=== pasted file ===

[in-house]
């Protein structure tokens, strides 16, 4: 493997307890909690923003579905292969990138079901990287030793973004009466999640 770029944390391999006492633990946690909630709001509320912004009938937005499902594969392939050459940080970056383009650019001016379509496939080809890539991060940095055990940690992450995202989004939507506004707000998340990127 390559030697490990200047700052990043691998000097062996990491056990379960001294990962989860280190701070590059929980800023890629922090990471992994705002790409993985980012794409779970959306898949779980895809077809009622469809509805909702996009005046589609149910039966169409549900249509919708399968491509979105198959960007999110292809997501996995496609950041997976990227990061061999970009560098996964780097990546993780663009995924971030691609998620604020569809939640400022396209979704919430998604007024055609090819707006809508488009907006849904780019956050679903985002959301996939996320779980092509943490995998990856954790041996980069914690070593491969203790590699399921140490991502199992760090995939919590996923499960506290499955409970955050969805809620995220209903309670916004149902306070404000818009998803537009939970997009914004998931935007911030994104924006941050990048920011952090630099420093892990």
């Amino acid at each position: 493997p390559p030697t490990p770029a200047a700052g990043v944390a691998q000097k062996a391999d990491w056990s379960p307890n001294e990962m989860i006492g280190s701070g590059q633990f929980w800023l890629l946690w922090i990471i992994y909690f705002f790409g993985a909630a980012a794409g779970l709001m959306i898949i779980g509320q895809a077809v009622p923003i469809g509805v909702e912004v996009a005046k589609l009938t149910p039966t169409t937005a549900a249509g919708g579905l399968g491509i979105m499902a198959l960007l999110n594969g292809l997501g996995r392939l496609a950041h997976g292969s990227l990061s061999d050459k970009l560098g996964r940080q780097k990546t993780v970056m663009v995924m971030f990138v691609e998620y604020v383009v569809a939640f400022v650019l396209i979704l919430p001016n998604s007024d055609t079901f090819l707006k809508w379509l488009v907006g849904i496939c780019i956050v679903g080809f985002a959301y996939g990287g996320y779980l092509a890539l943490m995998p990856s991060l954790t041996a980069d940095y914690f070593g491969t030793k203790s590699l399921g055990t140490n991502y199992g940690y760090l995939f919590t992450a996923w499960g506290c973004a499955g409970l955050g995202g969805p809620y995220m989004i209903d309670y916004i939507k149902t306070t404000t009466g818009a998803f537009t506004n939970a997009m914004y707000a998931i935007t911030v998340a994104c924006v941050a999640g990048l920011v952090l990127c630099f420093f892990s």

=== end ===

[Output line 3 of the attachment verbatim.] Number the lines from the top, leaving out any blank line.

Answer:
């Amino acid at each position: 493997p390559p030697t490990p770029a200047a700052g990043v944390a691998q000097k062996a391999d990491w056990s379960p307890n001294e990962m989860i006492g280190s701070g590059q633990f929980w800023l890629l946690w922090i990471i992994y909690f705002f790409g993985a909630a980012a794409g779970l709001m959306i898949i779980g509320q895809a077809v009622p923003i469809g509805v909702e912004v996009a005046k589609l009938t149910p039966t169409t937005a549900a249509g919708g579905l399968g491509i979105m499902a198959l960007l999110n594969g292809l997501g996995r392939l496609a950041h997976g292969s990227l990061s061999d050459k970009l560098g996964r940080q780097k990546t993780v970056m663009v995924m971030f990138v691609e998620y604020v383009v569809a939640f400022v650019l396209i979704l919430p001016n998604s007024d055609t079901f090819l707006k809508w379509l488009v907006g849904i496939c780019i956050v679903g080809f985002a959301y996939g990287g996320y779980l092509a890539l943490m995998p990856s991060l954790t041996a980069d940095y914690f070593g491969t030793k203790s590699l399921g055990t140490n991502y199992g940690y760090l995939f919590t992450a996923w499960g506290c973004a499955g409970l955050g995202g969805p809620y995220m989004i209903d309670y916004i939507k149902t306070t404000t009466g818009a998803f537009t506004n939970a997009m914004y707000a998931i935007t911030v998340a994104c924006v941050a999640g990048l920011v952090l990127c630099f420093f892990s």